Since the launch of the Government’s Feed in Tariff (FIT) Scheme in April 2010, there have been more twists and turns than your average TV soap opera. Except with FIT, business owners do not have the option of switching the TV off. Instead, they have to pick up the pieces from the trail of changes and confront how it will affect their bottom line and future business plans.
With the series of changes to the scheme that took effect from April 1, 2012 and with even more expected in July and October this year (as a result of the rollout of Phase 2 of the FIT consultation) businesses could be forgiven for feeling confused.
Jackie Gray, a director in the Energy Practice at Dickinson Dees law firm, works through the myriad of changes and what businesses need to be aware of when trying to plan ahead.
The ever reducing FIT rates
Following Phase 1 of the FIT consultation last year; as of April 1, lower FIT generation rates now apply to all solar PV systems installed on or after March 3, 2012, instead of the December 12, 2011 cut-off date originally proposed. This is due to the judicial review challenge the Department of Energy and Climate Change (DECC) seems intent on fighting. If the Government’s appeal in the Supreme Court is successful, DECC has stated that it reserves the right to lower FIT rates in the future for systems installed on or after 12 December.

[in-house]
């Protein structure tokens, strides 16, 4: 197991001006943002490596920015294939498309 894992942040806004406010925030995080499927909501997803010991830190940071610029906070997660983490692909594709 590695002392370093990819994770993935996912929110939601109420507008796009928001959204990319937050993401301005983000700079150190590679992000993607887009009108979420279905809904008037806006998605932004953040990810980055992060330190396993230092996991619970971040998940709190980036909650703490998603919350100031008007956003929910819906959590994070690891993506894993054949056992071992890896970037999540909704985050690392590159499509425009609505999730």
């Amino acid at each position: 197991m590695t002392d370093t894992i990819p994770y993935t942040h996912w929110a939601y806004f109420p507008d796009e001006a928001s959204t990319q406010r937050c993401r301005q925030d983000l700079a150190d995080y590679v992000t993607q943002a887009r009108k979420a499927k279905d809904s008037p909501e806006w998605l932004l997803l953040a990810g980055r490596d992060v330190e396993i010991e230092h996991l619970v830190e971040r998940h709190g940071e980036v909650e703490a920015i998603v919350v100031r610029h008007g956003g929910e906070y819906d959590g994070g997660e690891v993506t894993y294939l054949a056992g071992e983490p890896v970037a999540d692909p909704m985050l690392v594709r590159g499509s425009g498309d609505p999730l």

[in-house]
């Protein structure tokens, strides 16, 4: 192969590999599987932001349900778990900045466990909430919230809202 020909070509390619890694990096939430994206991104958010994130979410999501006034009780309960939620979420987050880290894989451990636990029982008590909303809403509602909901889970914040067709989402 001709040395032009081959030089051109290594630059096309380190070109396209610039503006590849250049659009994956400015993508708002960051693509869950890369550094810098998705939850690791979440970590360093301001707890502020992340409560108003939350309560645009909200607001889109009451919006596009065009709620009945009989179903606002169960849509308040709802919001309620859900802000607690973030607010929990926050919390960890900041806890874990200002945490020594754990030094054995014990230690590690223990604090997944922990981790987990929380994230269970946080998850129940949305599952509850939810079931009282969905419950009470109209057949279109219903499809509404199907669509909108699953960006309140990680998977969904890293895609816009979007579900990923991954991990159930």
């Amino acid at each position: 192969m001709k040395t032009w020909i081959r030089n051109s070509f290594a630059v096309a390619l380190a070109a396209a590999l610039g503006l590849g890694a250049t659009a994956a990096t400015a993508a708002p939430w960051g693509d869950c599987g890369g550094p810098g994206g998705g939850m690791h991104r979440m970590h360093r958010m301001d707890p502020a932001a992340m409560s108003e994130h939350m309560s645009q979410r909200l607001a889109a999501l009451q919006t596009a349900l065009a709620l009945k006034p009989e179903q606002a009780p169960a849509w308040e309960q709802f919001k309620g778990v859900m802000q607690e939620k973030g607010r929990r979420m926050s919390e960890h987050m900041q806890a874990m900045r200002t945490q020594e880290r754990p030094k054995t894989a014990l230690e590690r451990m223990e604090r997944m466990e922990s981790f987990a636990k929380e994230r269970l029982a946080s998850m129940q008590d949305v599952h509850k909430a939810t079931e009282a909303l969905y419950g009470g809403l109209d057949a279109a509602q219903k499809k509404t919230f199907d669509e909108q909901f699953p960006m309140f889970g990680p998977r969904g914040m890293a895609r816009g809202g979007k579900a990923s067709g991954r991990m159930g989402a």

More reductions to FIT rates are also on the way from July 1 and October 1, 2012, as part of the proposals set out in the second phase of the FIT consultation. However, the extent of the reductions are not clear as the Government has proposed three possible options which depend on how much solar capacity is installed before the end of April. This could see rates for domestic solar PV drop to as low as 12.9p/kWh from October. It is also proposed that rates for other technologies such as wind will be reduced from October. Businesses, particularly developers, would therefore be wise to push ahead with projects as quickly as possible before the rates reduce again.